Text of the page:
Add pecans to a pot of boiling water in two batches, boiling for two minutes. Drain and shake off all excess water.
Sprinkle salt and cayenne over nuts. Coat with sugar, allowing the sugar to melt into the pecans.
Toss the nuts in the strainer, slowly adding all sugar. [NOTE: Do not use utensil to toss.]
Carefully add nuts to hot oil. Cook until golden brown, about 3 minutes, stirring occasionally.
Remove with slotted spoon and allow to cool on cookie sheet.

Shameless repurposing, part two — My Dream Date with Emeril


Emeril and Thane

Last summer, I was contacted by the American editor of Style magazine (then Sands Style) to see if I would like to interview Chef Emeril Lagasse for the relaunch of the magazine. Like every cooking fan in America, I’d seen Emeril a gazillion times; unlike many cooking fans, I’ve eaten at one of his restaurants in New Orleans. Naturally, I agreed.

Despite his fireplug stature, Lagasse looms larger than life in virtually ever aspect of his being. He is immediately gregarious and extraordinarily self-effacing. He’s passionate about food. He loves to teach and to share what he’s learned. And he is remarkably generous in spirit.

Here’s a story that didn’t make it into the piece I had published: Part of the craft of managing a celebrity interview is figuring out what to ask him or her first. Way back when I was in college, my brilliant journalism spirit guide, Joseph N. Bell — a lecturer, because he was a working stiff, not an ivy-clad professor — told his class that something like 75-80% of one’s energy prepping for an interview should be devoted to formulating the first question. Famous (and even semi-famous) people are subjected to an endless parade of clueless journos who haven’t read their book or seen their movie or listened to their record, who inevitably kick off the interview with some slow-pitch softball such as “So… what inspired you to _____?” B-o-r-i-n-g. Shockingly, the rest of that sort of interview winds up with a lifeless string of canned answers to the canned questions.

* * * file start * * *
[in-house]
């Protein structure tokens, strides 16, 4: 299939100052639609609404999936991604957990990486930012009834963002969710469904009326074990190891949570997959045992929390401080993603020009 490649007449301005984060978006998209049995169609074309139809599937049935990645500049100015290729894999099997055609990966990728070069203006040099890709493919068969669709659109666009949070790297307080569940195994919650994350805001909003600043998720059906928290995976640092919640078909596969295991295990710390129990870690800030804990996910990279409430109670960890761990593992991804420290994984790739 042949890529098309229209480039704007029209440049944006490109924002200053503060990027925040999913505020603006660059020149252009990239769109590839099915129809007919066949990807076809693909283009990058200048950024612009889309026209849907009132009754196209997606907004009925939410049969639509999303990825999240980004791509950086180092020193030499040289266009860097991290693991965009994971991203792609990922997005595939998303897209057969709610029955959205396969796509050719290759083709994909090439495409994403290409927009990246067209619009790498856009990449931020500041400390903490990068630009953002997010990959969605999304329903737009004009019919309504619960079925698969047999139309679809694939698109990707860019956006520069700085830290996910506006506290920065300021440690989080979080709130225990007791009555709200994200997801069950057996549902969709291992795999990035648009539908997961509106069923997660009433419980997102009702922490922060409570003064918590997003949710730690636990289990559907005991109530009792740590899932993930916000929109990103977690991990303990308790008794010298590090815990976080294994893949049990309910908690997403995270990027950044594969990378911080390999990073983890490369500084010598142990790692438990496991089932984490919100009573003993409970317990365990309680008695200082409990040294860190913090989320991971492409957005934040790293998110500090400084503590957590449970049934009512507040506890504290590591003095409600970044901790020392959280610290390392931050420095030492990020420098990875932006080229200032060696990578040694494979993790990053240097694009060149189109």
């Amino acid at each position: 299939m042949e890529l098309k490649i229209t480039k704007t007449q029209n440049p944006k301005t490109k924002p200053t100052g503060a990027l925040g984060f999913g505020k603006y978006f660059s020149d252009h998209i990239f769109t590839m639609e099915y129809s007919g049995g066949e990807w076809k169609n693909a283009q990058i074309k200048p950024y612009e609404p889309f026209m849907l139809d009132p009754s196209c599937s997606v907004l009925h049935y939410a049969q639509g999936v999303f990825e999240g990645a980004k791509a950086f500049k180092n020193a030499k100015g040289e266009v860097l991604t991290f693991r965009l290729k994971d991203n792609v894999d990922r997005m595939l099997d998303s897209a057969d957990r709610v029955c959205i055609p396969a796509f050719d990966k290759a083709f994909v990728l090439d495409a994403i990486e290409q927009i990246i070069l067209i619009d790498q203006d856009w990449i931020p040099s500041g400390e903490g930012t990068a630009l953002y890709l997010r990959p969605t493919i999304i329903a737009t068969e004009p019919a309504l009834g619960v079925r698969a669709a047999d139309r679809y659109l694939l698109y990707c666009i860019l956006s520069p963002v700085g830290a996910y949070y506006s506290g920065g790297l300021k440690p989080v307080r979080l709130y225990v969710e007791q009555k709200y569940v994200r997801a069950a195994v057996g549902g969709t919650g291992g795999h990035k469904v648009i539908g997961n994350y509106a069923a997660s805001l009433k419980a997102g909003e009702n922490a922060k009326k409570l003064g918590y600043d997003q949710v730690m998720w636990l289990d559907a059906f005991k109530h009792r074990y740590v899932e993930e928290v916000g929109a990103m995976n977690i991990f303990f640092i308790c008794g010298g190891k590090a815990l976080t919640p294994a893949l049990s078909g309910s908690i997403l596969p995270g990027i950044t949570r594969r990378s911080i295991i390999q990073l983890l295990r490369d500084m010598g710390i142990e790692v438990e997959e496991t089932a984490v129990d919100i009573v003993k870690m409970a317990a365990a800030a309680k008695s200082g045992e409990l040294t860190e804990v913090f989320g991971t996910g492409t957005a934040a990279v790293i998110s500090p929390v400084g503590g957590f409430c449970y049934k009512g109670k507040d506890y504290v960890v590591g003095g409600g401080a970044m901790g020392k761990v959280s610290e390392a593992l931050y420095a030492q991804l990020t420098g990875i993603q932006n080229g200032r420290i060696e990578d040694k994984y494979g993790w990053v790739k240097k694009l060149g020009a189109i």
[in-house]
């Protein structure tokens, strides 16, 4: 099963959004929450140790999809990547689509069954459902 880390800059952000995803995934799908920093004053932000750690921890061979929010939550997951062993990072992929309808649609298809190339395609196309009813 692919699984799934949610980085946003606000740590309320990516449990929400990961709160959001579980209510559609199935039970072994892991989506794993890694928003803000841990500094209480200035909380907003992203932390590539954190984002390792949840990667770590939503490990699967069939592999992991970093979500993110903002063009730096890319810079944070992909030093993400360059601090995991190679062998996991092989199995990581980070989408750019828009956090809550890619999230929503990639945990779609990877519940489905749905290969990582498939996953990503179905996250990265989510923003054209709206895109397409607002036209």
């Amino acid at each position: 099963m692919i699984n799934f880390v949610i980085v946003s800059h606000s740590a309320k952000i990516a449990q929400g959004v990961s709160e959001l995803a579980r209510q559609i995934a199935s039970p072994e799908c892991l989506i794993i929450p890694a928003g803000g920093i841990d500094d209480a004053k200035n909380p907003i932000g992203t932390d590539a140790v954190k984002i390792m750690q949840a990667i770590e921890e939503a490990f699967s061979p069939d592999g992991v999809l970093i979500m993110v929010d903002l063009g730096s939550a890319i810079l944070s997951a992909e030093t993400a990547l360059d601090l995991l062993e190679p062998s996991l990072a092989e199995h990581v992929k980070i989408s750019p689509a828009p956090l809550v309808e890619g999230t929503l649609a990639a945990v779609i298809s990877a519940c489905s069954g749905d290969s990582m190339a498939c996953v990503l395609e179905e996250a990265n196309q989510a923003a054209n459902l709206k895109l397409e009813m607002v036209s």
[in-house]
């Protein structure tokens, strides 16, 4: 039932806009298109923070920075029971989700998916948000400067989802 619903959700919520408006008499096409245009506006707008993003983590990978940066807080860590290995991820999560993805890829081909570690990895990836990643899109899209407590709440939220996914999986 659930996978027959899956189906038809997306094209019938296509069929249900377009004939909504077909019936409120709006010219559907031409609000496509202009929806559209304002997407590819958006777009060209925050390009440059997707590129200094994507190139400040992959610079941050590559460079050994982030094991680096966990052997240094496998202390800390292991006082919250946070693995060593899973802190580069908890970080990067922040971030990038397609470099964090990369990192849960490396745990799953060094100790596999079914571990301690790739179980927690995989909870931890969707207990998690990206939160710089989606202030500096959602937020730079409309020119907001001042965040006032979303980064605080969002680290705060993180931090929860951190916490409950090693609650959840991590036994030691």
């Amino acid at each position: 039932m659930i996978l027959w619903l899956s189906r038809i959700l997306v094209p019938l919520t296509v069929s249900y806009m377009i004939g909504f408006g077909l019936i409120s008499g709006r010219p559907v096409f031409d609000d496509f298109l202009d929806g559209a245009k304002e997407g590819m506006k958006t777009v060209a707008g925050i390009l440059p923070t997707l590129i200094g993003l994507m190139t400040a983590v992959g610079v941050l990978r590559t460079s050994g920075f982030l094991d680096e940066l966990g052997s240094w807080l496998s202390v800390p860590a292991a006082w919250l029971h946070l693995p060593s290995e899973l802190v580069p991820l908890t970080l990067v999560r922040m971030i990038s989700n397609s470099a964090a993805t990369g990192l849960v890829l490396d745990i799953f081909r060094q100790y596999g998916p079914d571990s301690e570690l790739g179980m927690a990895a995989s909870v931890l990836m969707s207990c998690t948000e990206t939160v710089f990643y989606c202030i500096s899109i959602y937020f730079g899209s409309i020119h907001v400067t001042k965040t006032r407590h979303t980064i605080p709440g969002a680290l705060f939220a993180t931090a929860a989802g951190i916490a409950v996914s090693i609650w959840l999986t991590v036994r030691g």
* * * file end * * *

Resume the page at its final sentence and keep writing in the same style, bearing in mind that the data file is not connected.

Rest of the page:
The night before I was to chat with Chef Lagasse, The Bride suggested I might mention a shrimp and grits recipe she’d had at NOLA several years back, and for which she desired the recipe. “Excellent!” I thought. “Here’s a way under his radar.”

The cover, larger than life. The pic of Emeril, not so much.

The cover, larger than life. The pic of Emeril, not so much.

Our phoner kicked off with the typical pleasantries; underneath it all, I’m sure he was probing to see if I was actually interested in and/or knowledgeable of what he was doing, and I was curious to ascertain whether he was full of camaraderie when the red light was on, only to turn cold as a fish case haddock in its absence. As luck would have it, the two of us fell into sync more or less immediately. Even without asking, when I relayed the story of The Bride and The Grits, he responded with, “I’ll be happy to send you the recipe.” Within an hour of our interview’s conclusion, he (or one of his minions, at his direction) had.

Like most celebrated chefs, Lagasse had served his Malcolm Gladwell 10,000 hour apprenticeship many times over. And, like virtually all of the chefs I’ve had the pleasure of interviewing, he was generous to a fault regarding his team. Many of Emeril’s krewe have been soldiering on with him in excess of a decade (some even two!), a surprising display of loyalty considering the fluidity of movement in the world of haute cuisine. Clearly, the man is doing something right.

Some time after the story was filed, my editor invited me to the magazine’s relaunch in Las Vegas. The Bride and I made the pilgrimage, given that the magazine was kind enough to comp our hotel room. Emeril was just as engaging in person as he had been over the phone, and — ever the businessman — he asked his assistant to jot down my contact info, should we be of some mutual benefit sometime in the future. Fair play, that. I hope our paths cross again, even if just to hear him say “BAM!”

Every now and then, we all aspire to kick it up a notch.

Here’s a link to the article.

And this is the shrimp and grits recipe that kicked off our conversation:

As prepared family-style.

As prepared family-style.

Recipe from NOLA Restaurant by Emeril Lagasse.

For the Shrimp:


2 pounds medium shrimp, peeled and deveined
2 1/2 teaspoons Emeril’s Original Essence, recipe follows
3/4 teaspoons salt
2 tablespoons olive oil
4 tablespoons butter, room temperature
1 recipe Smoked Cheddar Grits, recipe follows
1 recipe Citrus Buerre Blanc, recipe follows
1 recipe Abita BBQ Glaze, recipe follows
1 recipe Smoked Cremini Mushrooms and Rendered Bacon, recipe follows
1 recipe Grilled Green Onions, recipe follows